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Lucia Pacifico, Caterina Anania, John F Osborn, Eva Ferrara, Elisa Schiavo, Margherita Bonamico and Claudio Chiesa


Helicobacter pylori, and the chronic gastric inflammation that it causes, may compromise the function and survival of ghrelin-producing cells, resulting in a decrease of circulating ghrelin levels. This finding raises the possibility that the infection might affect growth in children by reducing the ghrelin production.


To determine baseline circulating levels of ghrelin and leptin in prepubertal children with and without H. pylori infection and to evaluate the long-term effects of H. pylori eradication on circulating levels of ghrelin and leptin as well as on body composition.


Thirty children with H. pylori-associated gastritis, 35 children with H. pylori-negative gastric mucosa, and 20 healthy controls were studied.


At baseline, while leptin levels were significantly lower in H. pylori-positive patients, ghrelin concentrations did not differ among the three study groups. However, a significant inverse correlation between ghrelin concentrations and histological severity of gastritis was found. Eradication of the organism was associated with a progressive decrease in ghrelin concentrations over baseline at both 6- and 12-month follow-ups. SDS-body mass index (BMI), lean and fat mass, as well as leptin concentrations, significantly increased over baseline at both follow-ups.


In prepubertal children, serum ghrelin concentrations are inversely related to the severity of H. pylori-associated gastritis. In these youngsters, long-term eradication of H. pylori infection is associated with a significant increase in BMI, lean and fat mass along with a significant decrease in circulating ghrelin levels and an increase in leptin levels.

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Lucia Pacifico, Livia Di Renzo, Caterina Anania, John F Osborn, Flora Ippoliti, Elisa Schiavo and Claudio Chiesa

Objective: Leptin, an adipocyte-secreted hormone, has emerged as a potential candidate for the link between obesity and the proinflammatory state. Specifically, leptin modulates T-helper (Th) cells toward a Th1 phenotype, with the secretion of proinflammatory cytokines. The aim of this study was to evaluate the Th1/Th2 balance in obese children and its relation with hormonal and metabolic features.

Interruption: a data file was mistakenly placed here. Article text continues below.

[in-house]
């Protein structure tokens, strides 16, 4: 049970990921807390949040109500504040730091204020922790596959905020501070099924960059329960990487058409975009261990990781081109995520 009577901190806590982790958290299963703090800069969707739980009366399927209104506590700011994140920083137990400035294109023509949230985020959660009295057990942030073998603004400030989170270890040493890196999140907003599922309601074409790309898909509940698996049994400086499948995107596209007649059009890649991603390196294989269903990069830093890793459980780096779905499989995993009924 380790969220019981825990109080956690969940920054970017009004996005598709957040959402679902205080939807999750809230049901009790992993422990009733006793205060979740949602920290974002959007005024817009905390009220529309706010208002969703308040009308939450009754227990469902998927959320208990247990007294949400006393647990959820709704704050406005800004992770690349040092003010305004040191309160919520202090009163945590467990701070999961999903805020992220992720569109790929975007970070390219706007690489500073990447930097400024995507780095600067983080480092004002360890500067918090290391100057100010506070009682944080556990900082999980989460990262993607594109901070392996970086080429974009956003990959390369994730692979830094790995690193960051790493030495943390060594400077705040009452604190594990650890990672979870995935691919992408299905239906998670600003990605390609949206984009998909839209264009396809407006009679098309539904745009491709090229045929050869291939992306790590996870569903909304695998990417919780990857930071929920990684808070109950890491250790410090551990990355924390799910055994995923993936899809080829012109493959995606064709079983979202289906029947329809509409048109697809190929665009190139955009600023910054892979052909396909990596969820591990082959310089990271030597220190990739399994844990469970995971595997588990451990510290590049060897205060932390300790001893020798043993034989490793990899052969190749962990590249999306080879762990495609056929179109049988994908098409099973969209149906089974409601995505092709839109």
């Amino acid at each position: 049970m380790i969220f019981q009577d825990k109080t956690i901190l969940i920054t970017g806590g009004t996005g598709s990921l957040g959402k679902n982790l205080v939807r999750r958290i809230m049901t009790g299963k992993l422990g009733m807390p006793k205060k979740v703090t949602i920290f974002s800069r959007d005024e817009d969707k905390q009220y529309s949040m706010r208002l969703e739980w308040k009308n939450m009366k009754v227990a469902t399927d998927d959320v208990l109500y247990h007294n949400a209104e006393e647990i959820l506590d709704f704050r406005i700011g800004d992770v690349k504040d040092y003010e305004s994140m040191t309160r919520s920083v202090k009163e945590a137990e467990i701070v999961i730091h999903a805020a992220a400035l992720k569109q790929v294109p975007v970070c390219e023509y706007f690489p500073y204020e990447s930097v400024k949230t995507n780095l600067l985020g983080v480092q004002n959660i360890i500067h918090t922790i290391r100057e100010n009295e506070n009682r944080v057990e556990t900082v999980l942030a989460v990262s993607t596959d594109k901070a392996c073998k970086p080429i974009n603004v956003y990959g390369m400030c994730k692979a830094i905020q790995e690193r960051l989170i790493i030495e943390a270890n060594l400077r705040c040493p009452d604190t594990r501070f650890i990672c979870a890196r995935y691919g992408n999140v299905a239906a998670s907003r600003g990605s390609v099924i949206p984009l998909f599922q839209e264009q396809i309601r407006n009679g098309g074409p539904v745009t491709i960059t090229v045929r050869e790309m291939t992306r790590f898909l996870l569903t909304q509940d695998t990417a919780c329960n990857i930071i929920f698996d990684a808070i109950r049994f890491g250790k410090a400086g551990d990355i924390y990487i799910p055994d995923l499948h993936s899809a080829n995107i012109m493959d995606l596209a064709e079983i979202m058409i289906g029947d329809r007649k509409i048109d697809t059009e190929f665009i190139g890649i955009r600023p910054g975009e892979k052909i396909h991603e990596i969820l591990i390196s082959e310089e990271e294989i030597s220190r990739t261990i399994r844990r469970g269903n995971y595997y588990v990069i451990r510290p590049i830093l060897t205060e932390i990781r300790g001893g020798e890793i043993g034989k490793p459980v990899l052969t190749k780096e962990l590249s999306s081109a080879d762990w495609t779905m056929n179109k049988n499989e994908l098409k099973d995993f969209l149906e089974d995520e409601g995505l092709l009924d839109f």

Study design: In 50 obese children and 20 control children, we measured the CD4-positive Th cells that secrete interferon (IFN)-γ or interleukin (IL)-2 (taken as an index of Th1 cells), and IL-4 (taken as an index of Th2 cells) as well as serum glucose, insulin, insulin resistance (IR) index (as homeostasis model assessment model (HOMA)), lipid profile, aminotransferases, leptin and ghrelin. Obese children also underwent dual energy X-ray absorptiometry scan measurements, and liver ultrasound scanning.

Results: Geometric mean percentages of IL-2- and IL-4-CD4 secreting cells in obese children were not significantly different from those found in control children. However, the geometric mean percentage of CD4-positive T cells secreting IFN-γ was significantly higher in the obese than in the control (P < 0.0001, t-test) group. Within the entire group of study children, the percentage of IFN-γ-positive cells was positively associated with leptin (P = 0.002), insulin (P < 0.00 005), and HOMA-IR values (P < 0.00 005). However, when these associations were restricted to the group of obese subjects, insulin and HOMA-IR values, but not leptin, retained statistical significance. Yet, in the obese group, the percentage of IFN-γ-positive cells was associated with nonalcoholic steatohepatitis (NASH) (P = 0.001), but not with body mass index-standard deviation score and total body fat mass. Conclusions: In obese children, a shift to Th1-cytokine profile dominated by the production of IFN-γ is related to insulin resistance as well as to NASH independently of anthropometric features and other metabolic characteristics. The prevalent Th1 pattern of secreted cytokines may be regarded as a mechanism contributing to inflammation in obesity.